The Jewish cemetery in Bonn-Castell is used by Jews as a burial ground. In the Kottenforst cemetery, the Jewish community operates a tomb field. The remains of Jewish cemeteries, which were dissolved or abandoned by the Nazis, are also located in the city. These include the Jewish cemetery in Schwarzrheindorf, the Jewish cemetery at the Augustus ring, which was the largest in the city in Kurkölnisches times, the Jewish cemetery at the Hainstrasse in Endenich, and the Jewish cemetery at the Godesberg, which is part of the castle cemetery.
Nature and parks
For the Bundesgartenschau 1979, the Rhine meadows and agricultural land south of the former parliament and government district were transformed into a 160 hectare landscape park, the Rheinaue. For the Bundesgartenschau 1979, land on the right Rhine was included from Beuel-Süd to the Südbrücke. Today, the parking spaces serve as a recreational area and are used for large events such as open-air concerts, festivals and flea markets.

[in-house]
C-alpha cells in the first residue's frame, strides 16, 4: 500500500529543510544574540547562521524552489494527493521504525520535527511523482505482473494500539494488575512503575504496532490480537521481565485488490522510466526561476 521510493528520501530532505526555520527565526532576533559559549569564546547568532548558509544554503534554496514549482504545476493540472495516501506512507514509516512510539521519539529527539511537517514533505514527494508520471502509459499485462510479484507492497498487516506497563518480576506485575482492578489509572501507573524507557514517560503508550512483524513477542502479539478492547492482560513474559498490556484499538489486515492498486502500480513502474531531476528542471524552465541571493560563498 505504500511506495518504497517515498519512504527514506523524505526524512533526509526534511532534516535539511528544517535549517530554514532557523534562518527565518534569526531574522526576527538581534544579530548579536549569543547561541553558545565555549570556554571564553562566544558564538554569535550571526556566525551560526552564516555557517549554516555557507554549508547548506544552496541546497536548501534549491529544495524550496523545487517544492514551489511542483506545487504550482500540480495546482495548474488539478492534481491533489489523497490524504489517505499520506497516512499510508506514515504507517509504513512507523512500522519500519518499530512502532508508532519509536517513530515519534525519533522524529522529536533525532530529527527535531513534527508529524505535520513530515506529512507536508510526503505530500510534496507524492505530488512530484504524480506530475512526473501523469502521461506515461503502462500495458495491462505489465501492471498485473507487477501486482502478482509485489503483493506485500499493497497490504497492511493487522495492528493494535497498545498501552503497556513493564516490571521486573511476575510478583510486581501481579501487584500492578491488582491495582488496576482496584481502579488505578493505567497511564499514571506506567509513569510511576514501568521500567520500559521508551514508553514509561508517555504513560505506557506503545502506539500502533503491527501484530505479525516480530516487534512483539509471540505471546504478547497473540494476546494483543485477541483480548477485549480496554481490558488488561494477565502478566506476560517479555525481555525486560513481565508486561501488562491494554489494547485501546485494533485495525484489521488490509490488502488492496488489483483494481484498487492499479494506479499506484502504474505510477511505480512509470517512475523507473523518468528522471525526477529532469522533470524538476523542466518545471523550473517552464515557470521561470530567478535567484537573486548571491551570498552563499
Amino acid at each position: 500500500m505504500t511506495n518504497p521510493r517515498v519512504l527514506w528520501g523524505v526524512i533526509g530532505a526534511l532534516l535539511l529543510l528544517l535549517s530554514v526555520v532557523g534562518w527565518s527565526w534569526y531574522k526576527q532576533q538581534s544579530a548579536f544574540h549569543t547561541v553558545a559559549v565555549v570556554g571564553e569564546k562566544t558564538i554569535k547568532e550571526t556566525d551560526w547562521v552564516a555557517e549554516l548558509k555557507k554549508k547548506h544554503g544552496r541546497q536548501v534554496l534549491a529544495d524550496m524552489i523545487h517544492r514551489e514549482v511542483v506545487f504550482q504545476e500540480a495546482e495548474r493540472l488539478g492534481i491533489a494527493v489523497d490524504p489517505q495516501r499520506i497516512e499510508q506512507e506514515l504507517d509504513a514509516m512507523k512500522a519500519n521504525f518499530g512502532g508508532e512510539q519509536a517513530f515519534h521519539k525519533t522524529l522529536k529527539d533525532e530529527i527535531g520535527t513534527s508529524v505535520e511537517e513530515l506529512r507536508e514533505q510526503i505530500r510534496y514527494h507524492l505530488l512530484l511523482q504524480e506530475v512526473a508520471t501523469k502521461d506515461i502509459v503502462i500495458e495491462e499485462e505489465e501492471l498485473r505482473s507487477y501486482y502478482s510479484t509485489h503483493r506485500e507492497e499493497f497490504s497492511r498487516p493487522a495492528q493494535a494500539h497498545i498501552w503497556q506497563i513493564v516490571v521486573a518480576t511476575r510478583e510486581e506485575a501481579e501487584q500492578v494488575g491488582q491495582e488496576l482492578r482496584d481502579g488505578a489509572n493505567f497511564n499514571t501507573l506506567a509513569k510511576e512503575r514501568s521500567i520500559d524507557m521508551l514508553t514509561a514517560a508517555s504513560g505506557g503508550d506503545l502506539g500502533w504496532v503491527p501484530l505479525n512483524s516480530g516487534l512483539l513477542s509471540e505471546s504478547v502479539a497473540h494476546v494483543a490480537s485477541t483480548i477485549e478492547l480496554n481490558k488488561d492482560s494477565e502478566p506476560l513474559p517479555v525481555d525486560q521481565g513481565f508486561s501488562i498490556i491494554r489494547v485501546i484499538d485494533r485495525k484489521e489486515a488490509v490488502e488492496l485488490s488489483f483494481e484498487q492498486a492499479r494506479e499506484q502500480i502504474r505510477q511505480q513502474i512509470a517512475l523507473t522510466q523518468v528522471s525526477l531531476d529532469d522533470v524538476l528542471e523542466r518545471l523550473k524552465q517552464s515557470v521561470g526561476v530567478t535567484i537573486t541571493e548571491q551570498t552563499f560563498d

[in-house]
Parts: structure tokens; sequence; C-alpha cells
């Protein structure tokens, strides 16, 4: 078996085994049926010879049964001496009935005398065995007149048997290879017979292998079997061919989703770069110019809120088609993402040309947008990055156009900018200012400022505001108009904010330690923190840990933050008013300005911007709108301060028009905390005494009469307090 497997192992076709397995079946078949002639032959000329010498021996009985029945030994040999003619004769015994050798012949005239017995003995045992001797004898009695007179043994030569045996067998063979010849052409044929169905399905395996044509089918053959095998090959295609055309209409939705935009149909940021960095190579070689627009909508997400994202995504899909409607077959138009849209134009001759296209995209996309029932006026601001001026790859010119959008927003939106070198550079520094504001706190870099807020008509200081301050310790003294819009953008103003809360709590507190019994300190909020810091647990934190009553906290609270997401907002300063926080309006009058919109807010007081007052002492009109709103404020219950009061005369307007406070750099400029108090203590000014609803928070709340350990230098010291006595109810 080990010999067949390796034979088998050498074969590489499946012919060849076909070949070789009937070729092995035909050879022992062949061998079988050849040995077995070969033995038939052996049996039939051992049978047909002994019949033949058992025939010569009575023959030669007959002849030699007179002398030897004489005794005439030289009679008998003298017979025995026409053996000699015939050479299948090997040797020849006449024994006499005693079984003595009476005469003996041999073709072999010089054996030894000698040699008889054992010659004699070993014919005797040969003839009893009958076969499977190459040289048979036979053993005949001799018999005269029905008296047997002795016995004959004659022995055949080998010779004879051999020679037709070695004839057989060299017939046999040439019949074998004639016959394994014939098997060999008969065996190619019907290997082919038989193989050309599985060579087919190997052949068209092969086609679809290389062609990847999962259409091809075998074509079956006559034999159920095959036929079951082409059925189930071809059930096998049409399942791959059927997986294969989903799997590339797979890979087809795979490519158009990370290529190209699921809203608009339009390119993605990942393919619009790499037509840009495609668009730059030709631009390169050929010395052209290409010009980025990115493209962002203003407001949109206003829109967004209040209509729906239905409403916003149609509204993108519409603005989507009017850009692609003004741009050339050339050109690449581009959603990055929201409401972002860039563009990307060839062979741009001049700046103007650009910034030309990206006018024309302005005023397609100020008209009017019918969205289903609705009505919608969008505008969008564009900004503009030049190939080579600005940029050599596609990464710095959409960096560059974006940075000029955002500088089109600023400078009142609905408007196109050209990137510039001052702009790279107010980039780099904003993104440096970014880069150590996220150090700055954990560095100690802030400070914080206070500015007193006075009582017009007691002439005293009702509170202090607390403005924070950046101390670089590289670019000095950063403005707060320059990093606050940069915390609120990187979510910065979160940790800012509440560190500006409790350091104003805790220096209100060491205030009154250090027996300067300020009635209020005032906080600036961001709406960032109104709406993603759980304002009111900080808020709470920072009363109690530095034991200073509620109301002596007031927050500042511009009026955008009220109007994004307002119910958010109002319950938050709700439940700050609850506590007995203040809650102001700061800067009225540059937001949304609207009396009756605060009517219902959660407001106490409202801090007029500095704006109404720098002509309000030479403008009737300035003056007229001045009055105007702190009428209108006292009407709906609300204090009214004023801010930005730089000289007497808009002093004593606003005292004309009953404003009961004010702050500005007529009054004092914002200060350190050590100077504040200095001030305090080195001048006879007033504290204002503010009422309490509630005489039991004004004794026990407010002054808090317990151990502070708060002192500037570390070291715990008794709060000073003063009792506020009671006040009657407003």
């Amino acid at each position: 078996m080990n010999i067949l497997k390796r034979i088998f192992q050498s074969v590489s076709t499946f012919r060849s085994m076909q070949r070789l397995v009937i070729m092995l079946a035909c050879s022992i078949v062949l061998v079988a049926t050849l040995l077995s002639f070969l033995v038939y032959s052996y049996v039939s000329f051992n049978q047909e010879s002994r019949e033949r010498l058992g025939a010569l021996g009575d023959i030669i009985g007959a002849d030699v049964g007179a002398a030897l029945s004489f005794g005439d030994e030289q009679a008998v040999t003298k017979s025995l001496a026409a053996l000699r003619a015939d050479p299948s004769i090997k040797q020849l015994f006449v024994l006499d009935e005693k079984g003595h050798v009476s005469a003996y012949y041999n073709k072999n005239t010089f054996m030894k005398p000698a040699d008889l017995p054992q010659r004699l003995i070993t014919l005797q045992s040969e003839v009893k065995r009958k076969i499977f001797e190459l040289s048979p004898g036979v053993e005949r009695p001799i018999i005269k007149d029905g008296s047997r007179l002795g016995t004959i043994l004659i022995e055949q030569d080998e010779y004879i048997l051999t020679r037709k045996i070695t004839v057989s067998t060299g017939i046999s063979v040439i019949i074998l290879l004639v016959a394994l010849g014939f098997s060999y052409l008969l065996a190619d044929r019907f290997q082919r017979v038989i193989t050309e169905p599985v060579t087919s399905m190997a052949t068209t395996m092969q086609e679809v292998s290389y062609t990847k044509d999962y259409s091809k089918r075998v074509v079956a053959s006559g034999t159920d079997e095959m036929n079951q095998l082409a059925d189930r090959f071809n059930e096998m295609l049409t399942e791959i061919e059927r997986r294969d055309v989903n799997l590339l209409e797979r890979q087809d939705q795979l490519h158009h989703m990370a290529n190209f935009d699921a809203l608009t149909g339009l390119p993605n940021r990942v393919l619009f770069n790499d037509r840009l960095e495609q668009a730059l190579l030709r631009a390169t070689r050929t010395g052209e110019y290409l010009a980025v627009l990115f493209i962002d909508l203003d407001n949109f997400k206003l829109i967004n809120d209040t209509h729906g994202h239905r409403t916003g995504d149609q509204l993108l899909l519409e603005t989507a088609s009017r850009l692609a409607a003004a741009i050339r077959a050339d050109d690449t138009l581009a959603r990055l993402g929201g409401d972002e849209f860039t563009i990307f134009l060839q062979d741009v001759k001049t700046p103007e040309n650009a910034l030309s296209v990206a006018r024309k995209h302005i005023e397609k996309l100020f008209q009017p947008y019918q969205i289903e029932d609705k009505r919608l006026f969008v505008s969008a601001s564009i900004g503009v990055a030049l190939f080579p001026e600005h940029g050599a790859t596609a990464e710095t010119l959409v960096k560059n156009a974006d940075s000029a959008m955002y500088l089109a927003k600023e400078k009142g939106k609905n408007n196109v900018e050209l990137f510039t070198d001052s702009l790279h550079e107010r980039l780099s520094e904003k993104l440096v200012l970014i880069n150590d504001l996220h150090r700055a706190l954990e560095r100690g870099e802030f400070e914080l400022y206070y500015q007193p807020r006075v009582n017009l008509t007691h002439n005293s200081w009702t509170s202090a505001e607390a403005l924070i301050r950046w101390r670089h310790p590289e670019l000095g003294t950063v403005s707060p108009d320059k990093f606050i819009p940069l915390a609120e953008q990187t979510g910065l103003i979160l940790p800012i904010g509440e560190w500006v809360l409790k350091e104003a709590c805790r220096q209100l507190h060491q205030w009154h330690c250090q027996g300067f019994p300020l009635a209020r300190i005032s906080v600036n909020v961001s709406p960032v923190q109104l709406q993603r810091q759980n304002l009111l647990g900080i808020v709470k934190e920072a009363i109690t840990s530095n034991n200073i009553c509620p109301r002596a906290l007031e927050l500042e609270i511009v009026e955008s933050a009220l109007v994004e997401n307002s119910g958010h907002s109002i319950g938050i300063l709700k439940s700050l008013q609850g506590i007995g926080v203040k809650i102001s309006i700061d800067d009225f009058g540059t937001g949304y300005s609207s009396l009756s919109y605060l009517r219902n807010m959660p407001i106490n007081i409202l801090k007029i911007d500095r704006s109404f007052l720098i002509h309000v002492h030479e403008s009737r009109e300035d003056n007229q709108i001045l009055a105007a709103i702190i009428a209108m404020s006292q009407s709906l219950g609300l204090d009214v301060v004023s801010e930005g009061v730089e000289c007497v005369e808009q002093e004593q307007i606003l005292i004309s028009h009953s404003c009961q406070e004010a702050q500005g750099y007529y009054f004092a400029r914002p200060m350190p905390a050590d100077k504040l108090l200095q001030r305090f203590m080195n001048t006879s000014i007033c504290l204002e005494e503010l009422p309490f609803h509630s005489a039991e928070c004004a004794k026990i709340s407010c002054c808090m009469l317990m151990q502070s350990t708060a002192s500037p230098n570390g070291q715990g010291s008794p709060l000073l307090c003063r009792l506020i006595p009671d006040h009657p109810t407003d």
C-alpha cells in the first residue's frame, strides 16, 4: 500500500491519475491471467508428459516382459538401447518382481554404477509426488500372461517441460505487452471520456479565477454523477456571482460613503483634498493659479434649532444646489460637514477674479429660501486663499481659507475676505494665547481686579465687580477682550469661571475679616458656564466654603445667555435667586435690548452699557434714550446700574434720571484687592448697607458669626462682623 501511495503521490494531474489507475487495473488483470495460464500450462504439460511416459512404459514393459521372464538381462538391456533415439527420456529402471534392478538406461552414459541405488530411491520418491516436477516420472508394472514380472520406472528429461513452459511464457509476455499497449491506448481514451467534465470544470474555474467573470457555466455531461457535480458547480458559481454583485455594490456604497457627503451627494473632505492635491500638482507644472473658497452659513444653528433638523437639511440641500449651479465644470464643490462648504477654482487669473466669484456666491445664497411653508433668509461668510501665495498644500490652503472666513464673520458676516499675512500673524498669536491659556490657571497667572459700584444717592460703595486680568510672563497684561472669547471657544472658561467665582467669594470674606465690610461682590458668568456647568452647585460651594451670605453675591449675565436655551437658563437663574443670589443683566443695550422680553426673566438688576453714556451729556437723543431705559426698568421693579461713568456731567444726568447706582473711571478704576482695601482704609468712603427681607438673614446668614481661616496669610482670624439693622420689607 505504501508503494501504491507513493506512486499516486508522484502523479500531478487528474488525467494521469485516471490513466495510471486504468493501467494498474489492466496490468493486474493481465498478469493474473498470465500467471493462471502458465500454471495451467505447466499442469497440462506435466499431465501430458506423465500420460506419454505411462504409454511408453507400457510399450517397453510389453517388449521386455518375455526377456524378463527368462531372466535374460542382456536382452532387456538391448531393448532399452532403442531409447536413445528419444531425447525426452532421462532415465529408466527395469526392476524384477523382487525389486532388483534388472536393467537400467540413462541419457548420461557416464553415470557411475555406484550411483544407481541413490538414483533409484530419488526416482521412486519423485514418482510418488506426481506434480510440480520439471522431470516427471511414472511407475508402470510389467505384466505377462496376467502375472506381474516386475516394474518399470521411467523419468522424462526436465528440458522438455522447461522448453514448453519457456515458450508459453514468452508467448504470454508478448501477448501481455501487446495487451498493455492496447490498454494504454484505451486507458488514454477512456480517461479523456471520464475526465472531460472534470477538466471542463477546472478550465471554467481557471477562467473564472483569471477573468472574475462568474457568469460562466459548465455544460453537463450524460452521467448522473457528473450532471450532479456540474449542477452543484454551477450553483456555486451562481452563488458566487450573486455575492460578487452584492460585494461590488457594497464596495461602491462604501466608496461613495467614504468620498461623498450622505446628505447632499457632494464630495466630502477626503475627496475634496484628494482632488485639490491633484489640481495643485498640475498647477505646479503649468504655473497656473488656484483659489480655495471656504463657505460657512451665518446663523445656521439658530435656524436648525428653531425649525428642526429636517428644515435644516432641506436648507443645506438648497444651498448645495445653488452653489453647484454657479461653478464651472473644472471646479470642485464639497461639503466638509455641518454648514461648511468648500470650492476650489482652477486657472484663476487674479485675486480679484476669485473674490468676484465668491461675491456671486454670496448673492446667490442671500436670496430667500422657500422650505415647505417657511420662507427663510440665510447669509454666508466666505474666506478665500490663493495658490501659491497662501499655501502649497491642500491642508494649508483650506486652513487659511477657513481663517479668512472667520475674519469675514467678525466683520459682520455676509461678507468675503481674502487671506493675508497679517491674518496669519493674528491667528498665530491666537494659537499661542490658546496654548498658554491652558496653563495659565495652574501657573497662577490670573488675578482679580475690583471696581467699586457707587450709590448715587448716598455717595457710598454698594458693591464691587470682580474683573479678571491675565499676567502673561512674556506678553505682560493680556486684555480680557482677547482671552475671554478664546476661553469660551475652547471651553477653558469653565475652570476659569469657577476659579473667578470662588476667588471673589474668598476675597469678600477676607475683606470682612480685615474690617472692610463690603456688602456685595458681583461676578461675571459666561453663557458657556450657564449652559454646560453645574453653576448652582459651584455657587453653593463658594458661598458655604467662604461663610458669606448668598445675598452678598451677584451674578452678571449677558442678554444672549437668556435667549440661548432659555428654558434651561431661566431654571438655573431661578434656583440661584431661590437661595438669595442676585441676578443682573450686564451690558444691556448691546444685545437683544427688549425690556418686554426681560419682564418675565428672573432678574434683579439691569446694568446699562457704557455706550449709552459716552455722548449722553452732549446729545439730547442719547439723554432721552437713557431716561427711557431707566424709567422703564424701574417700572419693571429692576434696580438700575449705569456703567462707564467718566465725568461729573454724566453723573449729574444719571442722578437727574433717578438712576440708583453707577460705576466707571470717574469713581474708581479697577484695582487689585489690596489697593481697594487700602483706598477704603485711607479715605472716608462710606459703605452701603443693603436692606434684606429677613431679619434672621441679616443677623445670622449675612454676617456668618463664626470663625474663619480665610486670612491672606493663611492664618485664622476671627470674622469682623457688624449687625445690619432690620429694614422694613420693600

Historical parks include the Hofgarten with Hofgartenwiese meadow, south adjacent to the university's main building, including the parks to the Old Customs on the Rhine east and west, the park axis to the Poppelsdorfer castle with the Botanical Gardens. Furthermore, the small Ernst Moritz Arndt garden is one of the most popular parks in the city.
On both sides of the Rhine, in Bonn and Beuel, promenades stretch from north to south with green spaces that allow for the view of the city, the Rhine and the Seven Mountains.
There are also several smaller parks in the city, the largest of which is the spa park in Bad Godesberg. Originally designed for the spa, it hosts a number of rare plant species. For Bonn-Oberkassel, the private arboretum park Härle is worth mentioning.
The Rheinaue, the Arboretum Härle, the Old Cemetery and the Botanical Gardens of the University of Bonn have been especially taken to the street of garden art between the Rhine and the Meuse.